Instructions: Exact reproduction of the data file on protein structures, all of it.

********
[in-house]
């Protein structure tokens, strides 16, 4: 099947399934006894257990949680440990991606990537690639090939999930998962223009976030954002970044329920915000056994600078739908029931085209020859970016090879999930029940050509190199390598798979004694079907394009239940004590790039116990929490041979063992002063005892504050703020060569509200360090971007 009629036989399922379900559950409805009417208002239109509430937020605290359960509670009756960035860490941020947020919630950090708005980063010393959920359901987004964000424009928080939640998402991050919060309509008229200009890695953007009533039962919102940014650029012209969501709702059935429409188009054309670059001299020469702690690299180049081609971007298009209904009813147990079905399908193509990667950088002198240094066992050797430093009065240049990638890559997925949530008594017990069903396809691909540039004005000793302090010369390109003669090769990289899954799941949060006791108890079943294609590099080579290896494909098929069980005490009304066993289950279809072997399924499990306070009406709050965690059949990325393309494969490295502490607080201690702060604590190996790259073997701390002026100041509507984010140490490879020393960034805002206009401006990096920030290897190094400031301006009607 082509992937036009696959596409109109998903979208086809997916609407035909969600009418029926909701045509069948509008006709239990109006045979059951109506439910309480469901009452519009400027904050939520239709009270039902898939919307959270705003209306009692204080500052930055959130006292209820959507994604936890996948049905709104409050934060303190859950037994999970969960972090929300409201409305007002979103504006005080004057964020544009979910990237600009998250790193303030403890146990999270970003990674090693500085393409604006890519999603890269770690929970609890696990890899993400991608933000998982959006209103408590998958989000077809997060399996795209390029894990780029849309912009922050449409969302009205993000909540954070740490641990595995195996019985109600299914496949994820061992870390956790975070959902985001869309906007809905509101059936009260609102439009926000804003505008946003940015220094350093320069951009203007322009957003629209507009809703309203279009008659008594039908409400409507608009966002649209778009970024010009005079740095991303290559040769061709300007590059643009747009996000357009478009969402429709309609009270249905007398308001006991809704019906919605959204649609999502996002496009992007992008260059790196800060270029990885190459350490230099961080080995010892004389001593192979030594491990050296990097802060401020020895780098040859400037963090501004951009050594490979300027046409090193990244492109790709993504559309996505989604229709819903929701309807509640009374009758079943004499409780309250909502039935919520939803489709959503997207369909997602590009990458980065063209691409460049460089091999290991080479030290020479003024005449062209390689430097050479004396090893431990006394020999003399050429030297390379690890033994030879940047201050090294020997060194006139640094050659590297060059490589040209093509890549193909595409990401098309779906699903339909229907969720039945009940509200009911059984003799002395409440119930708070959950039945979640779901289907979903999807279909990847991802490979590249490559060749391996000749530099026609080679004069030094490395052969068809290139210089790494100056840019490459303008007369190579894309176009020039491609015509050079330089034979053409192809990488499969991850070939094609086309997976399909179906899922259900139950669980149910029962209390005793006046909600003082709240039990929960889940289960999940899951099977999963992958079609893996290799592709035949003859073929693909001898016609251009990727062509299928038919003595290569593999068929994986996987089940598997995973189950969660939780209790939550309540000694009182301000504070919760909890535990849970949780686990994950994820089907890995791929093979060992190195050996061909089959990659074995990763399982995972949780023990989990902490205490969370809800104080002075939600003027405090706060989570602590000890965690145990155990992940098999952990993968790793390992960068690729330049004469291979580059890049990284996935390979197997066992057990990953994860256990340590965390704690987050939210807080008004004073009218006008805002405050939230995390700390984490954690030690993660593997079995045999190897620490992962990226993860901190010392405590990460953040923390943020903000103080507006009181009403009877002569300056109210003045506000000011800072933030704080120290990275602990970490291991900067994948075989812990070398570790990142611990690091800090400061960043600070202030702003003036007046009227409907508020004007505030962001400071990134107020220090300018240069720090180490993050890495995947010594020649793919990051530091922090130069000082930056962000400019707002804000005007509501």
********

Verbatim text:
[in-house]
């Protein structure tokens, strides 16, 4: 099947399934006894257990949680440990991606990537690639090939999930998962223009976030954002970044329920915000056994600078739908029931085209020859970016090879999930029940050509190199390598798979004694079907394009239940004590790039116990929490041979063992002063005892504050703020060569509200360090971007 009629036989399922379900559950409805009417208002239109509430937020605290359960509670009756960035860490941020947020919630950090708005980063010393959920359901987004964000424009928080939640998402991050919060309509008229200009890695953007009533039962919102940014650029012209969501709702059935429409188009054309670059001299020469702690690299180049081609971007298009209904009813147990079905399908193509990667950088002198240094066992050797430093009065240049990638890559997925949530008594017990069903396809691909540039004005000793302090010369390109003669090769990289899954799941949060006791108890079943294609590099080579290896494909098929069980005490009304066993289950279809072997399924499990306070009406709050965690059949990325393309494969490295502490607080201690702060604590190996790259073997701390002026100041509507984010140490490879020393960034805002206009401006990096920030290897190094400031301006009607 082509992937036009696959596409109109998903979208086809997916609407035909969600009418029926909701045509069948509008006709239990109006045979059951109506439910309480469901009452519009400027904050939520239709009270039902898939919307959270705003209306009692204080500052930055959130006292209820959507994604936890996948049905709104409050934060303190859950037994999970969960972090929300409201409305007002979103504006005080004057964020544009979910990237600009998250790193303030403890146990999270970003990674090693500085393409604006890519999603890269770690929970609890696990890899993400991608933000998982959006209103408590998958989000077809997060399996795209390029894990780029849309912009922050449409969302009205993000909540954070740490641990595995195996019985109600299914496949994820061992870390956790975070959902985001869309906007809905509101059936009260609102439009926000804003505008946003940015220094350093320069951009203007322009957003629209507009809703309203279009008659008594039908409400409507608009966002649209778009970024010009005079740095991303290559040769061709300007590059643009747009996000357009478009969402429709309609009270249905007398308001006991809704019906919605959204649609999502996002496009992007992008260059790196800060270029990885190459350490230099961080080995010892004389001593192979030594491990050296990097802060401020020895780098040859400037963090501004951009050594490979300027046409090193990244492109790709993504559309996505989604229709819903929701309807509640009374009758079943004499409780309250909502039935919520939803489709959503997207369909997602590009990458980065063209691409460049460089091999290991080479030290020479003024005449062209390689430097050479004396090893431990006394020999003399050429030297390379690890033994030879940047201050090294020997060194006139640094050659590297060059490589040209093509890549193909595409990401098309779906699903339909229907969720039945009940509200009911059984003799002395409440119930708070959950039945979640779901289907979903999807279909990847991802490979590249490559060749391996000749530099026609080679004069030094490395052969068809290139210089790494100056840019490459303008007369190579894309176009020039491609015509050079330089034979053409192809990488499969991850070939094609086309997976399909179906899922259900139950669980149910029962209390005793006046909600003082709240039990929960889940289960999940899951099977999963992958079609893996290799592709035949003859073929693909001898016609251009990727062509299928038919003595290569593999068929994986996987089940598997995973189950969660939780209790939550309540000694009182301000504070919760909890535990849970949780686990994950994820089907890995791929093979060992190195050996061909089959990659074995990763399982995972949780023990989990902490205490969370809800104080002075939600003027405090706060989570602590000890965690145990155990992940098999952990993968790793390992960068690729330049004469291979580059890049990284996935390979197997066992057990990953994860256990340590965390704690987050939210807080008004004073009218006008805002405050939230995390700390984490954690030690993660593997079995045999190897620490992962990226993860901190010392405590990460953040923390943020903000103080507006009181009403009877002569300056109210003045506000000011800072933030704080120290990275602990970490291991900067994948075989812990070398570790990142611990690091800090400061960043600070202030702003003036007046009227409907508020004007505030962001400071990134107020220090300018240069720090180490993050890495995947010594020649793919990051530091922090130069000082930056962000400019707002804000005007509501």